Tuesday, April 14, 2020

Plague notes.

White–crowned Sparrows have been singing since the beginning of the month. They start at dawn.  


Their world is wide open.

The cherries are shedding their petals into the birdbath. I'm tired of looking at them anyway. They're dragging time, and drawn with  a crayon look like a virus.

The weather is suitable for puttering or going for a walk. Almost everyone understands the 6-ft rule. Cooties is hard-wired.

At first we exchanged wry smiles. After a month, few make eye-contact. Implicit hope is shelved for now.

No need for a mask when alone in your car. Your glasses might steam up.

There is still pollen. It also is invisible, and interferes with puttering.

Don't worry, it's just allergies.

Thank you letter carrier. We keep the mailbox open, to help.

Tomorrow the day will be longer and the White-crowned sparrows will start earlier. 


Wednesday, April 1, 2020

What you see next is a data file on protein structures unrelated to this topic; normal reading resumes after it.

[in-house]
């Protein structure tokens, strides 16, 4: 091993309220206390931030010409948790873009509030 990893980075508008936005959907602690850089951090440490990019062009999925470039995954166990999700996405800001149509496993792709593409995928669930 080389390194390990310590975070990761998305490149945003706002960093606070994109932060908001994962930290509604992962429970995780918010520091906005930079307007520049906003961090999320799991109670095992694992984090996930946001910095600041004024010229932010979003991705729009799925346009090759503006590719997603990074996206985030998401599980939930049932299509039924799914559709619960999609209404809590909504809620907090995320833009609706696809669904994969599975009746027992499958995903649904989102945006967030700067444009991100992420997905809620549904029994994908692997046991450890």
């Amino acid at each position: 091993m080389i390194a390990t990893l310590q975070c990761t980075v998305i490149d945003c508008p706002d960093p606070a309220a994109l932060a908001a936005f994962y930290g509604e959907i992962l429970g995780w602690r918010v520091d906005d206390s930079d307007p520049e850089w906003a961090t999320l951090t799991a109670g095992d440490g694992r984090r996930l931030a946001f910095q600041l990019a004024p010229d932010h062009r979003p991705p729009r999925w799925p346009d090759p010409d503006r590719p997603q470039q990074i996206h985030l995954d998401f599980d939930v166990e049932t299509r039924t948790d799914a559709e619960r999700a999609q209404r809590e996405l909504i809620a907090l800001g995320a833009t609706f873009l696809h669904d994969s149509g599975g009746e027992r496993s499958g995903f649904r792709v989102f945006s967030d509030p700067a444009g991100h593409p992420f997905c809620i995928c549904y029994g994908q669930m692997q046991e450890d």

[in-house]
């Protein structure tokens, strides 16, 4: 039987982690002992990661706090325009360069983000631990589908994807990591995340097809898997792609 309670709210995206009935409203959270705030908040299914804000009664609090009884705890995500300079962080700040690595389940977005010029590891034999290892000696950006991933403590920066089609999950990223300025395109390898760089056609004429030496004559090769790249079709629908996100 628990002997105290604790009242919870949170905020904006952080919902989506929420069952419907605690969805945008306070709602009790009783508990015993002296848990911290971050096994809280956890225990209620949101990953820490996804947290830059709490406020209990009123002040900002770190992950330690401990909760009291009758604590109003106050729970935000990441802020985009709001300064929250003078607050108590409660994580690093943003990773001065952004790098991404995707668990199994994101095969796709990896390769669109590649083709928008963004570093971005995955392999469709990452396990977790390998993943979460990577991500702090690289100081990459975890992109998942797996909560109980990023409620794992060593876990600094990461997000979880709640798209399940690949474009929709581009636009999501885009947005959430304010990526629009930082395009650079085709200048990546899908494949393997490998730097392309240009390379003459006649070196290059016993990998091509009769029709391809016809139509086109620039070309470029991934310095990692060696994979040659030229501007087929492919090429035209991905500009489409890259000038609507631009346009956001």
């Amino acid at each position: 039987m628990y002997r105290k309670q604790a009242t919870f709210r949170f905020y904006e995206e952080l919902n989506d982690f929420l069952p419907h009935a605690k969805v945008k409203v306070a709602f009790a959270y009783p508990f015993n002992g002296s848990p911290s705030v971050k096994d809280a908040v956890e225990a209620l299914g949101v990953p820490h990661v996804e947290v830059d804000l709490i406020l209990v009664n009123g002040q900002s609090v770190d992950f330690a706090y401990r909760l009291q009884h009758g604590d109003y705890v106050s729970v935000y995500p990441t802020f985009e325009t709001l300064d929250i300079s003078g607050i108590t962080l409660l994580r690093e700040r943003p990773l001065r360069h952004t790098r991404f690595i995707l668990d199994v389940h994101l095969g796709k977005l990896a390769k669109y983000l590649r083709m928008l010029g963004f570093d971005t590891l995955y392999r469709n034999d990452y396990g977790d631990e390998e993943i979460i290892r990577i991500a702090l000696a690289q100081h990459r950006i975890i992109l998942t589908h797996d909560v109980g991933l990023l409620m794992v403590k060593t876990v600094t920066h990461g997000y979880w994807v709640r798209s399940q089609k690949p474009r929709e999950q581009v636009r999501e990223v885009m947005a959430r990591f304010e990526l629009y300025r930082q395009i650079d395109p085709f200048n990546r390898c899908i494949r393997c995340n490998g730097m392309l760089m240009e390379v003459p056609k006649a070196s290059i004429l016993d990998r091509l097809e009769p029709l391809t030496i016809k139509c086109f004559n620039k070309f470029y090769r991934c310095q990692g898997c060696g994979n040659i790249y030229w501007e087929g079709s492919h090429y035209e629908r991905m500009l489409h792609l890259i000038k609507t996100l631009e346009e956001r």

The neighbourhood is quiet. We knew when we bought a home near the airport that jet noise would be a thing.  I miss it now, worse than 911.

We've been watching the cherries bloom.

(Actually, we don't care about the cherries. We care about the squirrels, what they're up to.)

In years to come, cherry blossoms will remind us of this time.

Standing in the yard, I hear the bing bing bing of a basketball on a driveway the next street over.

The cherries are noisy too, the mesmerizing buzz of  bees. 

Those are hopeful, no?

Making chicken for dinner, I feel nostalgic for Salmonella.

Update, April 2: 

Delicate snowflakes and cherry blossom petals are falling--at the same time! 
(Some signs of the apocalypse are quite pretty.)